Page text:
By continuing to use the site you agree to our Privacy & Cookies policy

Your browser seems to have cookies disabled. For the best experience of this website, please enable cookies in your browser.


Your browser is no longer supported

For the best possible experience using our website we recommend you upgrade to a newer version or another browser.


EH to fund its own traineeships

Engish Heritage is to set up graduate training schemes to develop the skills needed to preserve the historic environment

English Heritage (EH) has announced that it will be investing its new funding in its own three-year graduate training schemes to help meet the challenges faced in the historic built environment.

Following the government’s Comprehensive Spending Review, published at the start of the month, EH was handed an extra £11 million over the next three years, which it will invest in traineeships in historic buildings, archaeology and other historic-environment roles in the hope that graduates of the programme will find work and lend their expertise to local authorities.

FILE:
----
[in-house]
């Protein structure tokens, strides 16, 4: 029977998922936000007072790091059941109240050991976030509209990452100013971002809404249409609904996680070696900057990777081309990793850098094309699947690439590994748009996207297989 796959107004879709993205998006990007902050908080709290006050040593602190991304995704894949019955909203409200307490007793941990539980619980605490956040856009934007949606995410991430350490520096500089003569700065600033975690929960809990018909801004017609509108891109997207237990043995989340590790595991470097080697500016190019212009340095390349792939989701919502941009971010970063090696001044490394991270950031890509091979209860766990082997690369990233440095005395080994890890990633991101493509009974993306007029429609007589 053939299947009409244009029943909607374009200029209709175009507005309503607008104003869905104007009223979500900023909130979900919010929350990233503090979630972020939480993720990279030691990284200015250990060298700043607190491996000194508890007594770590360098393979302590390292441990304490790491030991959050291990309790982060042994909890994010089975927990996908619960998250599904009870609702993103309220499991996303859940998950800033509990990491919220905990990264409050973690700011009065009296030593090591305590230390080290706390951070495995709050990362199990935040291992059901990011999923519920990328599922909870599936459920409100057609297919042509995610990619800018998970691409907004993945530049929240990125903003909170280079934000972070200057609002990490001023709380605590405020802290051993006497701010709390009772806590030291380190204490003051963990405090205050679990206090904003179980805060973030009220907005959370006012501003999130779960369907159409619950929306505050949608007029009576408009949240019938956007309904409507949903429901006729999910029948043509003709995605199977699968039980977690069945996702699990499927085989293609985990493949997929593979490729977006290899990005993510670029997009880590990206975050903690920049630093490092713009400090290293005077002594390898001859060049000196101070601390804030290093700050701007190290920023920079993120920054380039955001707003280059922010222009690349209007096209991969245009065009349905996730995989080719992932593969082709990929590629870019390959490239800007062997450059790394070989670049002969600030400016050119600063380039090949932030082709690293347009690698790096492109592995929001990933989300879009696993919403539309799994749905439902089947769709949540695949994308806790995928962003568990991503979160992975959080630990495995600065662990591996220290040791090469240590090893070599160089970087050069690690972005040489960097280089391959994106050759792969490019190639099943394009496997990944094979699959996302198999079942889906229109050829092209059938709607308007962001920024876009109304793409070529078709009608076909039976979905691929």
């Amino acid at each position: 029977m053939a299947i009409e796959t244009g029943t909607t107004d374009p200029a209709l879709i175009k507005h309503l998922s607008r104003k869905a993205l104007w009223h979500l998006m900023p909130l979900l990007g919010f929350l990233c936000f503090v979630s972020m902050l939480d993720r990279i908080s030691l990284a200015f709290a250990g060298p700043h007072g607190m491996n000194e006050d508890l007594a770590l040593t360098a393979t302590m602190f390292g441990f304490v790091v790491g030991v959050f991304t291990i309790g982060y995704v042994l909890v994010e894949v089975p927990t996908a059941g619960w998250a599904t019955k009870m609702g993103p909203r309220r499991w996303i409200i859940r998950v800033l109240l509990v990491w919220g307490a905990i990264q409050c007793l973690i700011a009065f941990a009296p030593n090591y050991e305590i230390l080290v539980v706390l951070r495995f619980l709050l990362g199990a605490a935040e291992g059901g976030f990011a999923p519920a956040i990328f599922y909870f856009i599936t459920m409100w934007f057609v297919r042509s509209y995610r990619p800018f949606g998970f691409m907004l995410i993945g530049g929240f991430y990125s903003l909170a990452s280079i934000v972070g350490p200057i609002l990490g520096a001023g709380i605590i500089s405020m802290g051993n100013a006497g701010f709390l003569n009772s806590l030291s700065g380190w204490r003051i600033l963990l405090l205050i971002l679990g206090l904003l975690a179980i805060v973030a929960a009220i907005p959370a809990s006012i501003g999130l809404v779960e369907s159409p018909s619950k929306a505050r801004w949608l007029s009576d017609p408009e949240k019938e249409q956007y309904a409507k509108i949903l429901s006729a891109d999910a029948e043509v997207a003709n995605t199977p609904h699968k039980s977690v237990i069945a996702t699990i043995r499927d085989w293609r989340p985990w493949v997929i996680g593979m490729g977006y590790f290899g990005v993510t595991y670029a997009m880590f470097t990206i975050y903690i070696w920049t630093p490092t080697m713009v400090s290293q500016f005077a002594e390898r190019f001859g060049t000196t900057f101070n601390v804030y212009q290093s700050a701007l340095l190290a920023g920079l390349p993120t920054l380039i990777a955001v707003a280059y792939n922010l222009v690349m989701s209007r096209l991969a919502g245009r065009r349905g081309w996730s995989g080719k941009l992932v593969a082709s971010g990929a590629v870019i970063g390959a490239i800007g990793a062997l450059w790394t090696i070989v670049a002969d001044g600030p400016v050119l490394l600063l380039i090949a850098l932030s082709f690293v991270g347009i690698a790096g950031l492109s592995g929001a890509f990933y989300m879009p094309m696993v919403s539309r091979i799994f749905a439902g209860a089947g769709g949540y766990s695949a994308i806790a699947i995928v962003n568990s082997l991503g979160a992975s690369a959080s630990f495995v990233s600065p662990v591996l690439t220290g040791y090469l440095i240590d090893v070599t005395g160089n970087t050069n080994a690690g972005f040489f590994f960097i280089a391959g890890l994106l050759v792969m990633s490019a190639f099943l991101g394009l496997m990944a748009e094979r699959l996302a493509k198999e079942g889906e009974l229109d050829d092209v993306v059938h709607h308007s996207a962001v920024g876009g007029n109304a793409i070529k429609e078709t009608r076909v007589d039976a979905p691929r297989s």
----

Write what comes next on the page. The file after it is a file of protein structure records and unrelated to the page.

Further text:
EH launched the sixth annual Heritage Counts survey, which revealed that the historic environment is in desperate need of skilled crafts people, and that there has been a 13 per cent drop over the last two years in apprentices in such crafts.

EH chief executive Simon Thurley said: ‘The message from this year’s Heritage Counts on skills is clear. There are a lot of really positive things happening on the ground, but the sector could, and indeed must, do a lot better.’

Thurley added that the need for people with heritage skills is essential to tackle the main challenges facing the heritage environment, such as erosion of conservation areas, dealing with buildings at risk, and climate change.

Have your say

You must sign in to make a comment.

The searchable digital buildings archive with drawings from more than 1,500 projects

AJ newsletters